Study

Cover crops and tillage in a mature merlot vineyard show few effects on grapevines

  • Published source details Steenwerth K.L., McElrone A.J., Calderón-Orellana A., Hanifin R.C., Storm C., Collatz W. & Manuck C. (2013) Cover crops and tillage in a mature merlot vineyard show few effects on grapevines. American Journal of Enology and Viticulture, 64, 515-521.

Actions

This study is summarised as evidence for the following.

Action Category

Crop production: Plant or maintain ground cover in orchards or vineyards

Action Link
Mediterranean Farmland

Soil: Plant or maintain ground cover in orchards or vineyards

Action Link
Mediterranean Farmland
  1. Crop production: Plant or maintain ground cover in orchards or vineyards

    A replicated, randomized, controlled study in 2008–2010 in an irrigated vineyard in the San Joaquin Valley, California, USA (same study as (14)), found lighter-weight clusters of grapes in plots with seeded cover crops, compared to resident vegetation, but found similar crop yields. Implementation options: Similar grape yields were found in plots with cover crops or resident vegetation (8–19 vs 11–19 kg/vine). Similar grape yields were found in plots with different types of seeded cover crops (oats only, or oats and legumes: 8–19 kg/vine). Higher grape yields were found in plots with no tillage, compared to conventional tillage, in one of six comparisons (in 2010, in plots that were cover cropped with oats and legumes: 13 vs 9 kg/vine). Heavier clusters of grapes were found in plots that were cover cropped with oats only, compared to oats and legumes, in one of three years (2010: 70 vs 65 g/cluster), but lighter clusters were found in one of three years (2009: 110 vs 125). Heavier clusters were also found in plots with no tillage, compared to conventional tillage, in one of six comparisons (in 2010, in plots that were cover cropped with oats and legumes: 85 vs 70 g/cluster). Lighter-weight clusters of grapes were found in plots with cover crops, compared to resident vegetation, in one of three years (2010: 65–70 vs 80 g/cluster). Methods: Either seeded cover crops or resident vegetation was grown between the vine rows on 16 plots each (two vine rows/plot, 190 vines/row). The cover crops were either oats or oats and legumes, on eight plots each, seeded in November. The plots were mown in spring, before tillage. No tillage was used on half of the plots, and conventional tillage was used on the other half. A disk plough (15–20 cm depth) was used for conventional tillage, in spring, summer (three times), and autumn. Herbicide was used to control weeds in the vine rows (50 cm width).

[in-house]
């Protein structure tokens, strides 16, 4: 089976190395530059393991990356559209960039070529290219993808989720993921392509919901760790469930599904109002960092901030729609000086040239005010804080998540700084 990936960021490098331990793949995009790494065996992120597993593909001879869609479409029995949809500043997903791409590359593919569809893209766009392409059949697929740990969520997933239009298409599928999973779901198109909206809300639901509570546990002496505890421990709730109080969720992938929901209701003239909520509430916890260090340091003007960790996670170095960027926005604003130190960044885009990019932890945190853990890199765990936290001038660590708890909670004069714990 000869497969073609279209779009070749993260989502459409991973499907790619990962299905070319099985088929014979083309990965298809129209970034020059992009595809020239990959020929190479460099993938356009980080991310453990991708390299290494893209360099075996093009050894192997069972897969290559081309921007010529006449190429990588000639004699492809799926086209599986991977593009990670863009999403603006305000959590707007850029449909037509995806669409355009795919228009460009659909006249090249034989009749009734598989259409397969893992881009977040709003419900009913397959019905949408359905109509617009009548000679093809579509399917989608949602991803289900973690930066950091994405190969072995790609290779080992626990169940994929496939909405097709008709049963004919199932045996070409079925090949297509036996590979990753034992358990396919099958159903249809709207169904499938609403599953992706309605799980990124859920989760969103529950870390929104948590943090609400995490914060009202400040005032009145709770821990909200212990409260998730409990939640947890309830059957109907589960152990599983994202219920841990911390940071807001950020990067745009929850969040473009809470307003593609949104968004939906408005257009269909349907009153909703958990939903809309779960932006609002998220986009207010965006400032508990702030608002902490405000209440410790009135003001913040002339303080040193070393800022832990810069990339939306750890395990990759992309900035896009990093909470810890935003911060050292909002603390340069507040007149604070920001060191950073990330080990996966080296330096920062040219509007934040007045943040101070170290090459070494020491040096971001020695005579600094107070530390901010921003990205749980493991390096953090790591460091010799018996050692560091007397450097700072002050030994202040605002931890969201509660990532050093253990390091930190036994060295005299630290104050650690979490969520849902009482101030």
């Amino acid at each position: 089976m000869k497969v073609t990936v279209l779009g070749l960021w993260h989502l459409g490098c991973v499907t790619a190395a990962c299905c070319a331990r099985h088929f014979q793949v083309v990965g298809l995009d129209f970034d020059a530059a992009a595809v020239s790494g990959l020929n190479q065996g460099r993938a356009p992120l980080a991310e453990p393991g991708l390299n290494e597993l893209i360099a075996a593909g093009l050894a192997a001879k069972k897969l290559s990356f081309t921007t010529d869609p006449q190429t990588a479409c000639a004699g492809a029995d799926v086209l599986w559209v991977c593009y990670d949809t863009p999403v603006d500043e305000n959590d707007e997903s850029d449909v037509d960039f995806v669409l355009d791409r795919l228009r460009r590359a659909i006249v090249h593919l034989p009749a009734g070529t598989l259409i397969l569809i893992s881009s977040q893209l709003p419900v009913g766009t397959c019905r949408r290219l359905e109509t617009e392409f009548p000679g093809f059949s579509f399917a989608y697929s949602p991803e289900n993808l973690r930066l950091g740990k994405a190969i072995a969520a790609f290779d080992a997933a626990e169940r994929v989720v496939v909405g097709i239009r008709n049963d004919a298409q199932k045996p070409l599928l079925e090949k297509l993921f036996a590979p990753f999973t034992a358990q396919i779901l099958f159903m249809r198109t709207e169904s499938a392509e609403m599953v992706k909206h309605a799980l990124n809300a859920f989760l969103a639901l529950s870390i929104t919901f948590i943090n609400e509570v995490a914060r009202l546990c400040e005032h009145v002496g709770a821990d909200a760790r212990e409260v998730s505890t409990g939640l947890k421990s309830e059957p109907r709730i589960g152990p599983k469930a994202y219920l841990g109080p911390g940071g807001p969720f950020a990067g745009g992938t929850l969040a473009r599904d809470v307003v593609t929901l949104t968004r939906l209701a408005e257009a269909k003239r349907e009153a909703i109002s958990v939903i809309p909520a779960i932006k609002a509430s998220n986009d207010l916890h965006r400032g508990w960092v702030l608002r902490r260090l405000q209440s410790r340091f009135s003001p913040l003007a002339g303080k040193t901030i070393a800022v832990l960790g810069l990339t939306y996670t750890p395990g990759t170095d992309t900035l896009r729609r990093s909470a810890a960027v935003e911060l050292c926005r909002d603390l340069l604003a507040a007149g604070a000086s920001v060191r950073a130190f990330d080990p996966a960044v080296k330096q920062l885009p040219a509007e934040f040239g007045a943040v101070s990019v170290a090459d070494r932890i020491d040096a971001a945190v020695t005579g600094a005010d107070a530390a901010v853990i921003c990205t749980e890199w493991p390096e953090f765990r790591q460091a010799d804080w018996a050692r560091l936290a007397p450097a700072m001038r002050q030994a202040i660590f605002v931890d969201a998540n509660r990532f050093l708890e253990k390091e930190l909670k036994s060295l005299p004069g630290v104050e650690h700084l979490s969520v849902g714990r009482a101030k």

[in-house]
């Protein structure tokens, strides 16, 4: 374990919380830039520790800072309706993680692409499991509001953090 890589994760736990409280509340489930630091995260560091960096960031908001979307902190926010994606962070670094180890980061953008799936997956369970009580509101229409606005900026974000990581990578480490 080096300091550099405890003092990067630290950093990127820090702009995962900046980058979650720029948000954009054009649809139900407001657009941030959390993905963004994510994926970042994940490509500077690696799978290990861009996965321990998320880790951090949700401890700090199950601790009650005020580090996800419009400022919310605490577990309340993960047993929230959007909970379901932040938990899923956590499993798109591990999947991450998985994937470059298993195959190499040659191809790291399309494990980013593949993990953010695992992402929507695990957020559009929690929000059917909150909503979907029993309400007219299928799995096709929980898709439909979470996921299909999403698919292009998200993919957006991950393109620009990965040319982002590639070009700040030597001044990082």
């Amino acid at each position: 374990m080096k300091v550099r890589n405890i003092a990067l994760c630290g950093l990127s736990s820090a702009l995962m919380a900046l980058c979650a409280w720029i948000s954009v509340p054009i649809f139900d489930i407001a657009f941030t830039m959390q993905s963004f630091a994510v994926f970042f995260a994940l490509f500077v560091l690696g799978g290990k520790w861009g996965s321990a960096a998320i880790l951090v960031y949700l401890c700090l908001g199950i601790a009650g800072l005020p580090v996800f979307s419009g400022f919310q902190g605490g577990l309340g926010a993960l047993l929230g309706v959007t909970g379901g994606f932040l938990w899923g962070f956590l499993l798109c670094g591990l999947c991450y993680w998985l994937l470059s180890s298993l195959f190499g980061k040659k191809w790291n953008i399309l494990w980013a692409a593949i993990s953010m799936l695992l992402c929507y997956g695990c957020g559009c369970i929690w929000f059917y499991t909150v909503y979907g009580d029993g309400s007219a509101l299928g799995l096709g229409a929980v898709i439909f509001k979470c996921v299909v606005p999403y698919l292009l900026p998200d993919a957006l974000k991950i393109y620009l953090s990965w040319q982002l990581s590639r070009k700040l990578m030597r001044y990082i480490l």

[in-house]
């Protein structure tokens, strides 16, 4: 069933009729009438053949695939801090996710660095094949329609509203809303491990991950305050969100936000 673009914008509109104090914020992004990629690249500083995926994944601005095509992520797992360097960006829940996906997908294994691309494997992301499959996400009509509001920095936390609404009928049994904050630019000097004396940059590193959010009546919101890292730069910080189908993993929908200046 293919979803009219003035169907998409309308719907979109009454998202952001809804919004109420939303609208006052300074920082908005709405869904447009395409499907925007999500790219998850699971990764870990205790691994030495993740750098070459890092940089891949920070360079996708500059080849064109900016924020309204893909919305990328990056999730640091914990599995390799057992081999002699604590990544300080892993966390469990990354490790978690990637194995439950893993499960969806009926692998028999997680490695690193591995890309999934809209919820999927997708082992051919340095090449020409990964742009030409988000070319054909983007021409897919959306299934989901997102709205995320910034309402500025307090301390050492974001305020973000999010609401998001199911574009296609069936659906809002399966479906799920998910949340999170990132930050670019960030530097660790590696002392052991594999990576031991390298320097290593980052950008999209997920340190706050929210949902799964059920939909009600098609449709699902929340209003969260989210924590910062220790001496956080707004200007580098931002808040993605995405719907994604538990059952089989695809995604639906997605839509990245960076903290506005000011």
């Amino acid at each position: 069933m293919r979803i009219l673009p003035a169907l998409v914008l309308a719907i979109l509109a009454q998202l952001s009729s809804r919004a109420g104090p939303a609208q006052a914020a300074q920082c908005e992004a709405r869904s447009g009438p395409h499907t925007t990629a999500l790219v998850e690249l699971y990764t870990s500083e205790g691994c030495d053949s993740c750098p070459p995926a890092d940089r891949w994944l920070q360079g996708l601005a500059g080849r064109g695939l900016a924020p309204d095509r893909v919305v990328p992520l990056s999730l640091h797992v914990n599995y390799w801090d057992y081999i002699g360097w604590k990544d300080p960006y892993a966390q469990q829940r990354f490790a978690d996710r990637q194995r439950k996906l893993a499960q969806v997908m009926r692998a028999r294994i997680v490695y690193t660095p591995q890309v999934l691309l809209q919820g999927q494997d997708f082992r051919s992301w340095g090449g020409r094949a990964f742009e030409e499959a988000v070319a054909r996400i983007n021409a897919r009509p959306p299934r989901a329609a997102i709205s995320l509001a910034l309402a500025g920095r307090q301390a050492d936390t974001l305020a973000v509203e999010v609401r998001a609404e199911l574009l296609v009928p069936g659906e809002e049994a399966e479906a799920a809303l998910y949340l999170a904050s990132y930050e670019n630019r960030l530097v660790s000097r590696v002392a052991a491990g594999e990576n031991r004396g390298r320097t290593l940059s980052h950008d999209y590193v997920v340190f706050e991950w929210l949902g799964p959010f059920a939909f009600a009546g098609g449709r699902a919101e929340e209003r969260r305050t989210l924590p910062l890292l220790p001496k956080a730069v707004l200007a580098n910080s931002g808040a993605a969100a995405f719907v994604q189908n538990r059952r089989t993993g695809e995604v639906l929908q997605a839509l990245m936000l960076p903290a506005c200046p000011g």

2. Soil: Plant or maintain ground cover in orchards or vineyards

    A replicated, randomized, controlled study in 2008–2010 in an irrigated vineyard in the San Joaquin Valley, California, USA, found similar amounts of nitrogen in different treatments. Implementation options: Similar amounts of nitrogen were found in soils with cover crops or resident vegetation (amounts of nitrogen not reported), in soils with different types of cover crops (oats only, or oats and legumes: amounts of nitrogen not reported), and in soils with or without tillage (amounts of nitrogen not reported). Methods: Either seeded cover crops or resident vegetation was grown between the vine rows on 16 plots each (two vine rows/plot, 190 vines/row). The cover crops were either oats or oats and legumes, on eight plots each, seeded in November. The plots were mown in spring, before tillage. No tillage was used on half of the plots, and conventional tillage was used on the other half. A disk plough (15–20 cm depth) was used for conventional tillage, in spring, summer (three times), and autumn. Herbicide was used to control weeds in the vine rows (50 cm width). Soil samples were collected in spring, before mowing and tillage (five soil cores/plot, on 40 m transects; depths not reported).

     

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